- The Washington Times - Thursday, April 2, 2009

MANILA, PHILIPPINES (AP) - A Filipino Red Cross worker freed by al-Qaida-linked militants Thursday after 10 weeks of captivity in a southern Philippine jungle told a government official that the remaining Swiss and Italian hostages were alive but tired and in danger.

The unexpected release of Mary Jean Lacaba and news that her colleagues have not been killed came after the Abu Sayyaf militants threatened to behead one of the hostages on Tuesday because Philippine forces refused to withdraw from the surrounding area.

Abu Sayyaf gunmen handed over the 37-year-old Lacaba in the jungles near Indanan township on Jolo Island without any ransom payment, government negotiator Lady Anne Sahidulla said.

Lacaba was taken in a wheelchair to a Jolo military hospital, looking weak and confused amid the frenzy over her release. Wearing a red Muslim head scarf known as a hijab, she held a flashlight and talked on a cell phone. Doctors gave her a bowl of porridge before giving her a checkup.

“Thank you so much, sir. I’ve cried so many times,” Sen. Richard Gordon, the head of the local Red Cross, quoted her as telling him on the phone shortly after her release.

Gordon said she asked him to press the military to ease operations because the remaining hostages _ Italian Eugenio Vagni and Andreas Notter from Switzerland _ “were very, very tired and suffering so much.”

The hostages survived through two deadly jungle clashes between the militants and government forces.

“This is the answer to our people’s prayers,” President Gloria Macapagal Arroyo said.

Alain Aeschlimann, a Geneva-based International Committee of the Red Cross official, renewed an appeal for the unconditional release of Vagni and Notter, saying “the nightmare of this abduction is not over.”

Gordon urged the Abu Sayyaf captors not to harm the remaining hostages, one of whom now walks with a cane. “I’m appealing to them not to harm them and I also appeal to the military also to take it slowly and let’s not act if it’s dangerous.”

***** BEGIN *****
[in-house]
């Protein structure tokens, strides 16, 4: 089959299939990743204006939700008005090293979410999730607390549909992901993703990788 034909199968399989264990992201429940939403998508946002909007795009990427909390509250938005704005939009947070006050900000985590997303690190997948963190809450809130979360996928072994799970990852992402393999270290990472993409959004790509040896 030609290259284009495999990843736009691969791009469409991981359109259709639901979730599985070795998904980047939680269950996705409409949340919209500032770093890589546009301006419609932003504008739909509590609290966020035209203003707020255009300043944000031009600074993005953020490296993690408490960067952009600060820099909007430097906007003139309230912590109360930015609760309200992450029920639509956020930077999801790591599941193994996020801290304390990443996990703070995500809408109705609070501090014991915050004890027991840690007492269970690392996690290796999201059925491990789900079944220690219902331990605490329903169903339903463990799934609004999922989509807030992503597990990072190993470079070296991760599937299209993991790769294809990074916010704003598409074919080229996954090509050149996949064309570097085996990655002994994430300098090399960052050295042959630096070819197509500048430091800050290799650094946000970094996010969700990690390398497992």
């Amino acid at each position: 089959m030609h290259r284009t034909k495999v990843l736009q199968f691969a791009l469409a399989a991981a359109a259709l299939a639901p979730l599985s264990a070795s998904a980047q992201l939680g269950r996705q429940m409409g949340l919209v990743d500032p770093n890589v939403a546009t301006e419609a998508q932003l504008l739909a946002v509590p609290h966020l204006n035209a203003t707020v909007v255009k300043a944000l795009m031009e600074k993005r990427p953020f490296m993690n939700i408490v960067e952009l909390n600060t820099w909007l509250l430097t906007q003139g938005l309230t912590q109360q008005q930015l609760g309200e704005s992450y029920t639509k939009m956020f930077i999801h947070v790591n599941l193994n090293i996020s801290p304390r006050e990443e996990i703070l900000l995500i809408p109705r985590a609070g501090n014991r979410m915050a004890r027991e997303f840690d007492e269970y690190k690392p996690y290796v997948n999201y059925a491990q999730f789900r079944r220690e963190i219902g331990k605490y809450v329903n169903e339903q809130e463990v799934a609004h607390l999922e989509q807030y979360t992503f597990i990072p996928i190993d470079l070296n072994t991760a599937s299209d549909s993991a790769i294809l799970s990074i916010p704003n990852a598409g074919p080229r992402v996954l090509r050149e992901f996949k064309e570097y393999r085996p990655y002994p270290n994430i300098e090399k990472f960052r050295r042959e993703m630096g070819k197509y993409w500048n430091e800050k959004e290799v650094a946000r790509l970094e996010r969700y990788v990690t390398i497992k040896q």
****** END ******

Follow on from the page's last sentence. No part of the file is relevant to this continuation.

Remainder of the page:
The three aid workers were seized Jan. 15 after visiting a Red Cross water sanitation project at the Jolo provincial jail.

After holding them for more than two months, the Abu Sayyaf threatened this week to behead a hostage unless troops withdrew by Tuesday from most of the predominantly Muslim province of Sulu, which includes Jolo Island. The government said it had already pulled back some forces and could not comply.

As the Abu Sayyaf deadline passed, Jolo Gov. Sakur Tan declared a state of emergency on the island, redeploying troops closer to the militant camp, and negotiations behind the scenes gathered pace.

Interior Secretary Ronaldo Puno said earlier that Jolo Rep. Yusop Jikiri, a former Muslim rebel commander with extensive connections among the militants, talked with Abu Sayyaf commander Abu Pula on Tuesday but failed to win the hostages’ release.

Puno said the focus of government efforts was to make sure that kidnappers “head back in the direction of negotiation with anyone.” Pope Benedict XVI appealed Monday for the hostages’ release and called on Philippine authorities to work for a peaceful solution.

The Abu Sayyaf group has beheaded hostages in the past, including an American in 2001 as well as seven Filipinos in 2007.

The U.S. government has placed the Abu Sayyaf, which has about 400 gunmen, on its list of terrorist organizations.

___

Associated Press writers Hrvoje Hranjski and Oliver Teves contributed to this report.

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